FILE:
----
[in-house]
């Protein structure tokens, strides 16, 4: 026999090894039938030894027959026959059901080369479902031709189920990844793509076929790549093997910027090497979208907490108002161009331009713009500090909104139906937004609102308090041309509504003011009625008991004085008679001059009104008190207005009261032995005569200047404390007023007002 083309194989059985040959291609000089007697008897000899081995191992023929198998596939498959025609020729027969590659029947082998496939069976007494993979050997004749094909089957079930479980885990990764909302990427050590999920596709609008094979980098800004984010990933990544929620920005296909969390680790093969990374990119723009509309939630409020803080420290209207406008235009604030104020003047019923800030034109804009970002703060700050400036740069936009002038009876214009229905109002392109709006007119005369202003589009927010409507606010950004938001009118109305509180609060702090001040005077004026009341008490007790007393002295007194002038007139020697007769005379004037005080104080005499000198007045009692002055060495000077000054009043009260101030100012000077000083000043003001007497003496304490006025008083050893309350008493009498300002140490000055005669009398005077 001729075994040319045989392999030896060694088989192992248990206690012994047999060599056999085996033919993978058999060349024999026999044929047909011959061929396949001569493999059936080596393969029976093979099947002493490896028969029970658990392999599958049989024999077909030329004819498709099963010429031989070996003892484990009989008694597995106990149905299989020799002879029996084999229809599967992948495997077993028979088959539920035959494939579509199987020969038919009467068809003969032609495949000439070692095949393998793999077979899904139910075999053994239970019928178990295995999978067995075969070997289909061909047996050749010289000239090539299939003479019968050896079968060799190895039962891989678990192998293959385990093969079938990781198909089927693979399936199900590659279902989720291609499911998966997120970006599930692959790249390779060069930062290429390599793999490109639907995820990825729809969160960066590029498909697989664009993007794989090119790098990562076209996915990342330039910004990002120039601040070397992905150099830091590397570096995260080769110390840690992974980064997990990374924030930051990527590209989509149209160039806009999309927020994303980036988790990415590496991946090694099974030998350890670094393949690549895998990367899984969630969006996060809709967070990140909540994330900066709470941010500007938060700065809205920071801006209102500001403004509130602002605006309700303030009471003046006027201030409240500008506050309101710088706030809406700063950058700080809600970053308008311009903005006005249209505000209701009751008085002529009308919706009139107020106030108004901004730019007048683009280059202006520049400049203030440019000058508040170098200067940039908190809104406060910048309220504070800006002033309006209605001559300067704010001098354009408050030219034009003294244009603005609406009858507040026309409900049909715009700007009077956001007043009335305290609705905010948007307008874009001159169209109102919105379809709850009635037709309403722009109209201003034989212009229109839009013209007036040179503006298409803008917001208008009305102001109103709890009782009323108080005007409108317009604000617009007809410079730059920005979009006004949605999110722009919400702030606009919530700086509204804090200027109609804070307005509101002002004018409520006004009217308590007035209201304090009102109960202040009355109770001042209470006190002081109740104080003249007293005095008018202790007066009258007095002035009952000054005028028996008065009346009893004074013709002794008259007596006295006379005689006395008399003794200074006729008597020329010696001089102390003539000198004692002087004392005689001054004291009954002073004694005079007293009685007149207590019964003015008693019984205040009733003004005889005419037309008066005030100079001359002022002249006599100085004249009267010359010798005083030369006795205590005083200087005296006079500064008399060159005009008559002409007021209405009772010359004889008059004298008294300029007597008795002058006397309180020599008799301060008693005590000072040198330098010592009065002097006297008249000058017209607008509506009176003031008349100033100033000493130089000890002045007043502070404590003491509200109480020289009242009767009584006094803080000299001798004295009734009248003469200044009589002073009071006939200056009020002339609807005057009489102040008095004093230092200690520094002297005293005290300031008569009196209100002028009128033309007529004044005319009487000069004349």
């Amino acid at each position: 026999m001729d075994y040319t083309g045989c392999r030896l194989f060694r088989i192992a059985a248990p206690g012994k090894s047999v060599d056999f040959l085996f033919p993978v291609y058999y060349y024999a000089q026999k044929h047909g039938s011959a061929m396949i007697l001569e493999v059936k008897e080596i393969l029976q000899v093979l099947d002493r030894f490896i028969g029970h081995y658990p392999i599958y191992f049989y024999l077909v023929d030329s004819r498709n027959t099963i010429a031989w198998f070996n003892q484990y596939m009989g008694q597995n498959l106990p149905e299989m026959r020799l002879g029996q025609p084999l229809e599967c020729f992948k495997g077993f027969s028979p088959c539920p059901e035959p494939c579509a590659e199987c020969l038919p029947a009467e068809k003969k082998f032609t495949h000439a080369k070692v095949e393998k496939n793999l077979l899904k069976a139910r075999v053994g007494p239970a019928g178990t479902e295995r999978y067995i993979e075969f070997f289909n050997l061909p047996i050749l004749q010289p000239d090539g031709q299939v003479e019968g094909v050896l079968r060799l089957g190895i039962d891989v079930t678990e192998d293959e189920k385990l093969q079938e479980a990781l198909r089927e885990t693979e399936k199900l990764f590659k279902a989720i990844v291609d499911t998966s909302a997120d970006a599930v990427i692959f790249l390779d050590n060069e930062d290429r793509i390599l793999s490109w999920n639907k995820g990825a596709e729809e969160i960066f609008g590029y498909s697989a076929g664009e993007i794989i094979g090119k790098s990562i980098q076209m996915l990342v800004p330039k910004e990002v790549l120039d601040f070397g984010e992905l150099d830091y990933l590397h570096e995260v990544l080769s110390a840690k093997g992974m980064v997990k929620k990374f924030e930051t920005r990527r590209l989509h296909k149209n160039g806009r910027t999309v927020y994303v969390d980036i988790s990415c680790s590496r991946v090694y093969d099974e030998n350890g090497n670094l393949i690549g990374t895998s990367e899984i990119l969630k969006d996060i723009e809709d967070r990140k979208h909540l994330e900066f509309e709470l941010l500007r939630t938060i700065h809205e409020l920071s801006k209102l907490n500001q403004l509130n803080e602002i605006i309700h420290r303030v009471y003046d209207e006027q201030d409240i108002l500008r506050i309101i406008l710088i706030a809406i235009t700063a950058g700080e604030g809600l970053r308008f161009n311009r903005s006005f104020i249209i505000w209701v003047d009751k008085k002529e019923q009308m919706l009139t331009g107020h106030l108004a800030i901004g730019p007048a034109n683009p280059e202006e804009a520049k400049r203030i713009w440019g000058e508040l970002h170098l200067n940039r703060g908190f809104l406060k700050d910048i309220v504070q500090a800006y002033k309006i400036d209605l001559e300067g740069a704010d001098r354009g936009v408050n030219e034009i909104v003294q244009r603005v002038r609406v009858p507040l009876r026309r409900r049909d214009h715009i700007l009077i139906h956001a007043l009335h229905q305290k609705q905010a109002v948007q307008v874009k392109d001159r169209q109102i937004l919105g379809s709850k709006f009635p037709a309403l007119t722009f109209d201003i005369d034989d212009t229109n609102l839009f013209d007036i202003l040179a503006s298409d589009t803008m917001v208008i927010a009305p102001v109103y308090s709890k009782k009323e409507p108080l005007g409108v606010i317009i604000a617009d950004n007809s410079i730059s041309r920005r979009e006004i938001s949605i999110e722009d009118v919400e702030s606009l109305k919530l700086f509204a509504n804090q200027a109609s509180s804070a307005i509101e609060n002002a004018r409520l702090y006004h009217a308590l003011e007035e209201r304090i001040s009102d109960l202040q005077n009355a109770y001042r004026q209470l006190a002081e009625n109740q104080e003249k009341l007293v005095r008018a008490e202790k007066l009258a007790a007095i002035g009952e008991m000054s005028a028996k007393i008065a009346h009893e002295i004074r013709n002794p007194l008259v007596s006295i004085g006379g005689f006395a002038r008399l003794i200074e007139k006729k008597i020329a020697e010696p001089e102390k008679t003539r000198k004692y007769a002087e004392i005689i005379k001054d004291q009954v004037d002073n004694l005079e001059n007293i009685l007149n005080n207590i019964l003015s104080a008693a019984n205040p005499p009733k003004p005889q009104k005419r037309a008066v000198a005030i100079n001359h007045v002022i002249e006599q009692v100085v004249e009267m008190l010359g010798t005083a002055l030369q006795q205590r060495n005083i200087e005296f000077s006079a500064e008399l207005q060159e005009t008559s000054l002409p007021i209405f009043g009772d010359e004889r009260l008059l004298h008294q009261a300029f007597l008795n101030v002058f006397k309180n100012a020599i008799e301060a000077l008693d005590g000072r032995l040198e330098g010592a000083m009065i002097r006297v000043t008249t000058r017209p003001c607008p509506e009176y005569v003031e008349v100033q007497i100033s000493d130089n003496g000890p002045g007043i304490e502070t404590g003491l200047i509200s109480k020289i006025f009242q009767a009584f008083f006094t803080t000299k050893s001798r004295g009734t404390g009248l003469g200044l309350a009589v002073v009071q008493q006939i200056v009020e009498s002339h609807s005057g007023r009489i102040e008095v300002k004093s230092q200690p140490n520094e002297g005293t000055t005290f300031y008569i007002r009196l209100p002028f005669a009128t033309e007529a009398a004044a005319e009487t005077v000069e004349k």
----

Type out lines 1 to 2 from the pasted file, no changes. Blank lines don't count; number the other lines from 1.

[in-house]
């Protein structure tokens, strides 16, 4: 026999090894039938030894027959026959059901080369479902031709189920990844793509076929790549093997910027090497979208907490108002161009331009713009500090909104139906937004609102308090041309509504003011009625008991004085008679001059009104008190207005009261032995005569200047404390007023007002 083309194989059985040959291609000089007697008897000899081995191992023929198998596939498959025609020729027969590659029947082998496939069976007494993979050997004749094909089957079930479980885990990764909302990427050590999920596709609008094979980098800004984010990933990544929620920005296909969390680790093969990374990119723009509309939630409020803080420290209207406008235009604030104020003047019923800030034109804009970002703060700050400036740069936009002038009876214009229905109002392109709006007119005369202003589009927010409507606010950004938001009118109305509180609060702090001040005077004026009341008490007790007393002295007194002038007139020697007769005379004037005080104080005499000198007045009692002055060495000077000054009043009260101030100012000077000083000043003001007497003496304490006025008083050893309350008493009498300002140490000055005669009398005077 001729075994040319045989392999030896060694088989192992248990206690012994047999060599056999085996033919993978058999060349024999026999044929047909011959061929396949001569493999059936080596393969029976093979099947002493490896028969029970658990392999599958049989024999077909030329004819498709099963010429031989070996003892484990009989008694597995106990149905299989020799002879029996084999229809599967992948495997077993028979088959539920035959494939579509199987020969038919009467068809003969032609495949000439070692095949393998793999077979899904139910075999053994239970019928178990295995999978067995075969070997289909061909047996050749010289000239090539299939003479019968050896079968060799190895039962891989678990192998293959385990093969079938990781198909089927693979399936199900590659279902989720291609499911998966997120970006599930692959790249390779060069930062290429390599793999490109639907995820990825729809969160960066590029498909697989664009993007794989090119790098990562076209996915990342330039910004990002120039601040070397992905150099830091590397570096995260080769110390840690992974980064997990990374924030930051990527590209989509149209160039806009999309927020994303980036988790990415590496991946090694099974030998350890670094393949690549895998990367899984969630969006996060809709967070990140909540994330900066709470941010500007938060700065809205920071801006209102500001403004509130602002605006309700303030009471003046006027201030409240500008506050309101710088706030809406700063950058700080809600970053308008311009903005006005249209505000209701009751008085002529009308919706009139107020106030108004901004730019007048683009280059202006520049400049203030440019000058508040170098200067940039908190809104406060910048309220504070800006002033309006209605001559300067704010001098354009408050030219034009003294244009603005609406009858507040026309409900049909715009700007009077956001007043009335305290609705905010948007307008874009001159169209109102919105379809709850009635037709309403722009109209201003034989212009229109839009013209007036040179503006298409803008917001208008009305102001109103709890009782009323108080005007409108317009604000617009007809410079730059920005979009006004949605999110722009919400702030606009919530700086509204804090200027109609804070307005509101002002004018409520006004009217308590007035209201304090009102109960202040009355109770001042209470006190002081109740104080003249007293005095008018202790007066009258007095002035009952000054005028028996008065009346009893004074013709002794008259007596006295006379005689006395008399003794200074006729008597020329010696001089102390003539000198004692002087004392005689001054004291009954002073004694005079007293009685007149207590019964003015008693019984205040009733003004005889005419037309008066005030100079001359002022002249006599100085004249009267010359010798005083030369006795205590005083200087005296006079500064008399060159005009008559002409007021209405009772010359004889008059004298008294300029007597008795002058006397309180020599008799301060008693005590000072040198330098010592009065002097006297008249000058017209607008509506009176003031008349100033100033000493130089000890002045007043502070404590003491509200109480020289009242009767009584006094803080000299001798004295009734009248003469200044009589002073009071006939200056009020002339609807005057009489102040008095004093230092200690520094002297005293005290300031008569009196209100002028009128033309007529004044005319009487000069004349």